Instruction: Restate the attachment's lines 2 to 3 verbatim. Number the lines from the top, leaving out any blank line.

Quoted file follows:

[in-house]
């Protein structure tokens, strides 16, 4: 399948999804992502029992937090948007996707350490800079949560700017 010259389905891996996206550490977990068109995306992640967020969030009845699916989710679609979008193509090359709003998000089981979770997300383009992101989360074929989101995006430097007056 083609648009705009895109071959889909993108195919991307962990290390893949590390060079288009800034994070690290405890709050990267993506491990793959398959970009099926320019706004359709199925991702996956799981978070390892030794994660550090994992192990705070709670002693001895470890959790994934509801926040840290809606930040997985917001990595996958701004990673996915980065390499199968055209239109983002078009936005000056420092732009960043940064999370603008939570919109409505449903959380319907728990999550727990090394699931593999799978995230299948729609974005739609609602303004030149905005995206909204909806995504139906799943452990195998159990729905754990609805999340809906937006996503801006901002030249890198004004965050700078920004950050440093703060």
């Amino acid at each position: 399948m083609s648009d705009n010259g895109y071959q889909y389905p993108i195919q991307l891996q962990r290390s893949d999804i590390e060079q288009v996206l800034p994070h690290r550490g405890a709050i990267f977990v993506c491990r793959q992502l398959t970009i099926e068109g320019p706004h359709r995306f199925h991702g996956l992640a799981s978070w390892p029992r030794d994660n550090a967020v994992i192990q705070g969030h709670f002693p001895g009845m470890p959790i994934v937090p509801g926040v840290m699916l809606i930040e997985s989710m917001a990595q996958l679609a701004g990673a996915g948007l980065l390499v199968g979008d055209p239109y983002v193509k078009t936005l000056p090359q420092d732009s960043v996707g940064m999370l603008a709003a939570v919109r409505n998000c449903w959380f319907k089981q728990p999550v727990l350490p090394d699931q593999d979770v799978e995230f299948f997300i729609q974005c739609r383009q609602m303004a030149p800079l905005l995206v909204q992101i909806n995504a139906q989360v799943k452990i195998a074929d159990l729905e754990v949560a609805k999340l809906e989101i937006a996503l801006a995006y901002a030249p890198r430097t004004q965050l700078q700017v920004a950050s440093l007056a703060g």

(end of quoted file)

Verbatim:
């Protein structure tokens, strides 16, 4: 399948999804992502029992937090948007996707350490800079949560700017 010259389905891996996206550490977990068109995306992640967020969030009845699916989710679609979008193509090359709003998000089981979770997300383009992101989360074929989101995006430097007056 083609648009705009895109071959889909993108195919991307962990290390893949590390060079288009800034994070690290405890709050990267993506491990793959398959970009099926320019706004359709199925991702996956799981978070390892030794994660550090994992192990705070709670002693001895470890959790994934509801926040840290809606930040997985917001990595996958701004990673996915980065390499199968055209239109983002078009936005000056420092732009960043940064999370603008939570919109409505449903959380319907728990999550727990090394699931593999799978995230299948729609974005739609609602303004030149905005995206909204909806995504139906799943452990195998159990729905754990609805999340809906937006996503801006901002030249890198004004965050700078920004950050440093703060």
């Amino acid at each position: 399948m083609s648009d705009n010259g895109y071959q889909y389905p993108i195919q991307l891996q962990r290390s893949d999804i590390e060079q288009v996206l800034p994070h690290r550490g405890a709050i990267f977990v993506c491990r793959q992502l398959t970009i099926e068109g320019p706004h359709r995306f199925h991702g996956l992640a799981s978070w390892p029992r030794d994660n550090a967020v994992i192990q705070g969030h709670f002693p001895g009845m470890p959790i994934v937090p509801g926040v840290m699916l809606i930040e997985s989710m917001a990595q996958l679609a701004g990673a996915g948007l980065l390499v199968g979008d055209p239109y983002v193509k078009t936005l000056p090359q420092d732009s960043v996707g940064m999370l603008a709003a939570v919109r409505n998000c449903w959380f319907k089981q728990p999550v727990l350490p090394d699931q593999d979770v799978e995230f299948f997300i729609q974005c739609r383009q609602m303004a030149p800079l905005l995206v909204q992101i909806n995504a139906q989360v799943k452990i195998a074929d159990l729905e754990v949560a609805k999340l809906e989101i937006a996503l801006a995006y901002a030249p890198r430097t004004q965050l700078q700017v920004a950050s440093l007056a703060g």